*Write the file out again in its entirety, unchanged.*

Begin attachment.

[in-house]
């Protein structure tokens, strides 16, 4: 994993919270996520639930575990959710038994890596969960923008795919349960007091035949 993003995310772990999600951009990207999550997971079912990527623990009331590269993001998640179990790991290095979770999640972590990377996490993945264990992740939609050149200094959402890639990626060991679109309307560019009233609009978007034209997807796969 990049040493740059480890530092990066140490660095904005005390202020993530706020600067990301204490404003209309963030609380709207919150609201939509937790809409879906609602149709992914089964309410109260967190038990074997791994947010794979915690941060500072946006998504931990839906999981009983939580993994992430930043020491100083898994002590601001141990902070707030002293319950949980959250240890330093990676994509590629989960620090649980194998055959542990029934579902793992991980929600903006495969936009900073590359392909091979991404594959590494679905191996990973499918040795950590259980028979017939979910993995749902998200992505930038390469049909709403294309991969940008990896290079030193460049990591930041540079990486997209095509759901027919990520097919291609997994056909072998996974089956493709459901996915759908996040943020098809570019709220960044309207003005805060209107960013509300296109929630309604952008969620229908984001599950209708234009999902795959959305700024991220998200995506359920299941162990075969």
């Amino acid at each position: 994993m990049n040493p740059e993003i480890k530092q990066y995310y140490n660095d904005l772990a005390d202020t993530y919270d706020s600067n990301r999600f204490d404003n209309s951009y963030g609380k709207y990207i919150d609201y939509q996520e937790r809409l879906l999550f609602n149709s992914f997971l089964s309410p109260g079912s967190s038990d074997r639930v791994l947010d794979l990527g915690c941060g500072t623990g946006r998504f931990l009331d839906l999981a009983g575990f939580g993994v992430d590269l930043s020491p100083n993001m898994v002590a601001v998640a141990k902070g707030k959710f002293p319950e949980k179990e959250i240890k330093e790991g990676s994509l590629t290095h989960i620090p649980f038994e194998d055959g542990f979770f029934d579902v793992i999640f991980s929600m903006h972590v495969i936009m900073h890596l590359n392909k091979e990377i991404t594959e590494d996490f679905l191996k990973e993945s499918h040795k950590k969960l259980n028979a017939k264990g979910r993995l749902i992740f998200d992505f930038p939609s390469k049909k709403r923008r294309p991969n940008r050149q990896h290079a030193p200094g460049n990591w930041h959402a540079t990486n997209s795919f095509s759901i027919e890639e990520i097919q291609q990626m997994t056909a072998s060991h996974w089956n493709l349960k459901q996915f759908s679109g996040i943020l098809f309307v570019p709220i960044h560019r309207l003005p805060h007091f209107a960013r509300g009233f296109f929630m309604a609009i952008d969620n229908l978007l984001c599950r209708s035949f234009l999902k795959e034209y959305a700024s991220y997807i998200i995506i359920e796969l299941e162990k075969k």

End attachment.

[in-house]
């Protein structure tokens, strides 16, 4: 994993919270996520639930575990959710038994890596969960923008795919349960007091035949 993003995310772990999600951009990207999550997971079912990527623990009331590269993001998640179990790991290095979770999640972590990377996490993945264990992740939609050149200094959402890639990626060991679109309307560019009233609009978007034209997807796969 990049040493740059480890530092990066140490660095904005005390202020993530706020600067990301204490404003209309963030609380709207919150609201939509937790809409879906609602149709992914089964309410109260967190038990074997791994947010794979915690941060500072946006998504931990839906999981009983939580993994992430930043020491100083898994002590601001141990902070707030002293319950949980959250240890330093990676994509590629989960620090649980194998055959542990029934579902793992991980929600903006495969936009900073590359392909091979991404594959590494679905191996990973499918040795950590259980028979017939979910993995749902998200992505930038390469049909709403294309991969940008990896290079030193460049990591930041540079990486997209095509759901027919990520097919291609997994056909072998996974089956493709459901996915759908996040943020098809570019709220960044309207003005805060209107960013509300296109929630309604952008969620229908984001599950209708234009999902795959959305700024991220998200995506359920299941162990075969």
């Amino acid at each position: 994993m990049n040493p740059e993003i480890k530092q990066y995310y140490n660095d904005l772990a005390d202020t993530y919270d706020s600067n990301r999600f204490d404003n209309s951009y963030g609380k709207y990207i919150d609201y939509q996520e937790r809409l879906l999550f609602n149709s992914f997971l089964s309410p109260g079912s967190s038990d074997r639930v791994l947010d794979l990527g915690c941060g500072t623990g946006r998504f931990l009331d839906l999981a009983g575990f939580g993994v992430d590269l930043s020491p100083n993001m898994v002590a601001v998640a141990k902070g707030k959710f002293p319950e949980k179990e959250i240890k330093e790991g990676s994509l590629t290095h989960i620090p649980f038994e194998d055959g542990f979770f029934d579902v793992i999640f991980s929600m903006h972590v495969i936009m900073h890596l590359n392909k091979e990377i991404t594959e590494d996490f679905l191996k990973e993945s499918h040795k950590k969960l259980n028979a017939k264990g979910r993995l749902i992740f998200d992505f930038p939609s390469k049909k709403r923008r294309p991969n940008r050149q990896h290079a030193p200094g460049n990591w930041h959402a540079t990486n997209s795919f095509s759901i027919e890639e990520i097919q291609q990626m997994t056909a072998s060991h996974w089956n493709l349960k459901q996915f759908s679109g996040i943020l098809f309307v570019p709220i960044h560019r309207l003005p805060h007091f209107a960013r509300g009233f296109f929630m309604a609009i952008d969620n229908l978007l984001c599950r209708s035949f234009l999902k795959e034209y959305a700024s991220y997807i998200i995506i359920e796969l299941e162990k075969k």